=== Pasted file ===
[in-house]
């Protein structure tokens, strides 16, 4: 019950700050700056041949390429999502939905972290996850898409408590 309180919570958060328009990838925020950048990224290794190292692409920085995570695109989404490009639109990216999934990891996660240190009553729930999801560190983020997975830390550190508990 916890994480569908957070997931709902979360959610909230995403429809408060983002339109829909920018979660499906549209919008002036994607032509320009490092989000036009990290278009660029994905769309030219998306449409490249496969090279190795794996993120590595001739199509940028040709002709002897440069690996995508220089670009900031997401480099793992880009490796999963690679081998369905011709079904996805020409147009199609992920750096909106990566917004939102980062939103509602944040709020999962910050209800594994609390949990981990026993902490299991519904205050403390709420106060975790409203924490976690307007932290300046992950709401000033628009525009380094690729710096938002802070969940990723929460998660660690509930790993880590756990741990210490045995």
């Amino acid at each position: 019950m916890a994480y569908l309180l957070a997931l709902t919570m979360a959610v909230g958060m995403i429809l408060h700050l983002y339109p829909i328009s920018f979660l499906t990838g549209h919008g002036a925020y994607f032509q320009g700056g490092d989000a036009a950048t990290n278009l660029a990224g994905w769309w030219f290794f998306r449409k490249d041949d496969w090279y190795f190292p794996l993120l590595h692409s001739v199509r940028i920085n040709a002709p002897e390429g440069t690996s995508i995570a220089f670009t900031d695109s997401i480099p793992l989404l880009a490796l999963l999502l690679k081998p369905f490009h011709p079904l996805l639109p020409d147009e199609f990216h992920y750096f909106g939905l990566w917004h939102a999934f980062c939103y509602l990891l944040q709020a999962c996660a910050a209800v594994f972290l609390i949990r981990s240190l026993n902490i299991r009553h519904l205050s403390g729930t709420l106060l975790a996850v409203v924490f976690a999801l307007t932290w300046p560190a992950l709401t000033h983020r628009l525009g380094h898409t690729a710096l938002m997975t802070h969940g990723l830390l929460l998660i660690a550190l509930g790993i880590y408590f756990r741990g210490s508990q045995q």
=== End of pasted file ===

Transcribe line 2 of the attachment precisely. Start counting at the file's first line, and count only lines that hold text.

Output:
């Protein structure tokens, strides 16, 4: 019950700050700056041949390429999502939905972290996850898409408590 309180919570958060328009990838925020950048990224290794190292692409920085995570695109989404490009639109990216999934990891996660240190009553729930999801560190983020997975830390550190508990 916890994480569908957070997931709902979360959610909230995403429809408060983002339109829909920018979660499906549209919008002036994607032509320009490092989000036009990290278009660029994905769309030219998306449409490249496969090279190795794996993120590595001739199509940028040709002709002897440069690996995508220089670009900031997401480099793992880009490796999963690679081998369905011709079904996805020409147009199609992920750096909106990566917004939102980062939103509602944040709020999962910050209800594994609390949990981990026993902490299991519904205050403390709420106060975790409203924490976690307007932290300046992950709401000033628009525009380094690729710096938002802070969940990723929460998660660690509930790993880590756990741990210490045995």